Personality disorder

Personality disorders are mental health conditions that affect how people manage their feelings and how they relate to other people.

A person with a personality disorder thinks, feels, behaves or relates to others very differently to the average person.

There are several different types of personality disorder. This page gives some information about personality disorders in general, linking out to other sources for more detail.

Symptoms of a personality disorder

Symptoms vary depending on the type of personality disorder.

A person with borderline personality disorder (one of the most common types) tends to have disturbed ways of thinking, impulsive behaviour and problems controlling their emotions. They may have intense but unstable relationships and worry about people abandoning them. Read more about borderline personality disorder.

A person with antisocial personality disorder will typically get easily frustrated and have difficulty controlling their anger. They may blame other people for problems in their life, and be aggressive and violent, upsetting others with their behaviour. Read more about antisocial personality disorder.

You can also read about the other types of personality disorder on the Royal College of Psychiatrists website.

Someone with a personality disorder may also have other mental health problems, such as depression and substance abuse.

Treatment for a personality disorder

Treatment for a personality disorder usually involves a talking therapy. This is where the person talks to a therapist to get a better understanding of their own thoughts, feelings and behaviours.

It will last for at least three months but can often last longer depending on the severity of the condition and other problems the person may have.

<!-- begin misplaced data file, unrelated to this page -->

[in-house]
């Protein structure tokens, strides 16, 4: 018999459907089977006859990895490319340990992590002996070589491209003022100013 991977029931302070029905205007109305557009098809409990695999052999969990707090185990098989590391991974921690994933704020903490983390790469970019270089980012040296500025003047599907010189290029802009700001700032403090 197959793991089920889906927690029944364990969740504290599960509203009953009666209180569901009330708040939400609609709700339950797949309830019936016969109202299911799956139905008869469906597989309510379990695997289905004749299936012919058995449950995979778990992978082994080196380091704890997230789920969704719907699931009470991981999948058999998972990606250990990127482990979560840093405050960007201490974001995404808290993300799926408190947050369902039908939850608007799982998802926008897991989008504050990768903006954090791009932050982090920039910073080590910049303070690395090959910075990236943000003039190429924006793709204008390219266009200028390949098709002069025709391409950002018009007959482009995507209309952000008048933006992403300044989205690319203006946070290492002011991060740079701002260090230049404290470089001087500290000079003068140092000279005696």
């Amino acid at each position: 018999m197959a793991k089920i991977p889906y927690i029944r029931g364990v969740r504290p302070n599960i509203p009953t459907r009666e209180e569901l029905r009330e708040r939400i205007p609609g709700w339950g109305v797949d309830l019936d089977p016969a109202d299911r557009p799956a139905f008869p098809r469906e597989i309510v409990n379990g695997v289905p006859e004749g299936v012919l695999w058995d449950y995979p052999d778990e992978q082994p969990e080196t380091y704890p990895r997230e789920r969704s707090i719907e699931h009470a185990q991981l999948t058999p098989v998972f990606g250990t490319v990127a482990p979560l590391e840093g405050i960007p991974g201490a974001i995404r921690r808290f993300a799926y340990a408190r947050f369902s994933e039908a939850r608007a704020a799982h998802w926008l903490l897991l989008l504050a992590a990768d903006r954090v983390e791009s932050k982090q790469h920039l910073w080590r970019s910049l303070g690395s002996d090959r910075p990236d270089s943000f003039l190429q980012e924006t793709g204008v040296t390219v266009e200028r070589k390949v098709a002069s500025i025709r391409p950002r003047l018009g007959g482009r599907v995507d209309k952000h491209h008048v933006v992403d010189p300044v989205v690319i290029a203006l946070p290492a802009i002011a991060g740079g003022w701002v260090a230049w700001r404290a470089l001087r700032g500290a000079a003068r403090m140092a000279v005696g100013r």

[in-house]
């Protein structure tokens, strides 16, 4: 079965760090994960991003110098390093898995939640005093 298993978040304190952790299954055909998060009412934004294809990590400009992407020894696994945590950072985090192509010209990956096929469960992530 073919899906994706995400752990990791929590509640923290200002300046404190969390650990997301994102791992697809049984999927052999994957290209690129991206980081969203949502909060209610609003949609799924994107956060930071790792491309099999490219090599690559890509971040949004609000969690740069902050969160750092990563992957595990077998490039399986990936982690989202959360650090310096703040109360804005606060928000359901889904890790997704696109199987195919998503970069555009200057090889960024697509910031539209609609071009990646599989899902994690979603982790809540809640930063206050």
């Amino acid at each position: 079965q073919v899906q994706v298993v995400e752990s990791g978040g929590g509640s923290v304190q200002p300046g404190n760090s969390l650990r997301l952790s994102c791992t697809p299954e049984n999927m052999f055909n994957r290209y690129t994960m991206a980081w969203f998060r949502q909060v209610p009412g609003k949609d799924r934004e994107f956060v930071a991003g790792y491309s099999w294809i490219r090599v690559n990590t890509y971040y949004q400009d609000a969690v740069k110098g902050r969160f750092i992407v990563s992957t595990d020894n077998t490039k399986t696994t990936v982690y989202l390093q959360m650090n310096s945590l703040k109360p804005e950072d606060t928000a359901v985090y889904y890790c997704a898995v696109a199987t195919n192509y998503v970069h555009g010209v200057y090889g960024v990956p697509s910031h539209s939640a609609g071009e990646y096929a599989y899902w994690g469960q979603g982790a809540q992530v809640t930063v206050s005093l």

As well as listening and discussing important issues with the person, the therapist may identify strategies to resolve problems and, if necessary, help them change their attitudes and behaviour.

Therapeutic communities

Therapeutic communities (TCs) are an intensive form of group therapy in which the experience of having a personality disorder is explored in depth.

The person attends at least one day a week and sometimes even five full days a week. TCs have been shown to be effective for mild to moderate personality disorders but require a high level of commitment.

Medication

Medication may be prescribed to treat problems associated with a personality disorder, such as depression, anxiety or psychotic symptoms.

For example, moderate to severe symptoms of depression might be treated with a type of antidepressant called a selective serotonin reuptake inhibitor (SSRI).

You can read more about the treatment for borderline personality disorder and antisocial personality disorder.

You can also visit the Royal College of Psychiatrists website, and charity websites Mind and Rethink Mental Illness for their patient information on treatment for other types of personality disorder.

Recovery

Many people with a personality disorder recover over time. Psychological or medical treatment is often helpful, but support is sometimes all that's needed. There's no single approach that suits everyone – treatment should be tailored to the individual.

Causes

It's not clear exactly what causes personality disorders, but they are thought to result from a combination of the genes a person inherits and early environmental influences – for example, a distressing childhood experience (such as abuse or neglect).

Support for people living with a personality disorder

Having a personality disorder can have a big effect on the person's life, as well as their family and friends, but support is available.

If you would like support for yourself or someone you know, you may find the following links useful:

Ask your GP about support groups for personality disorders near you. Or find out what mental health services exist and how to access them.


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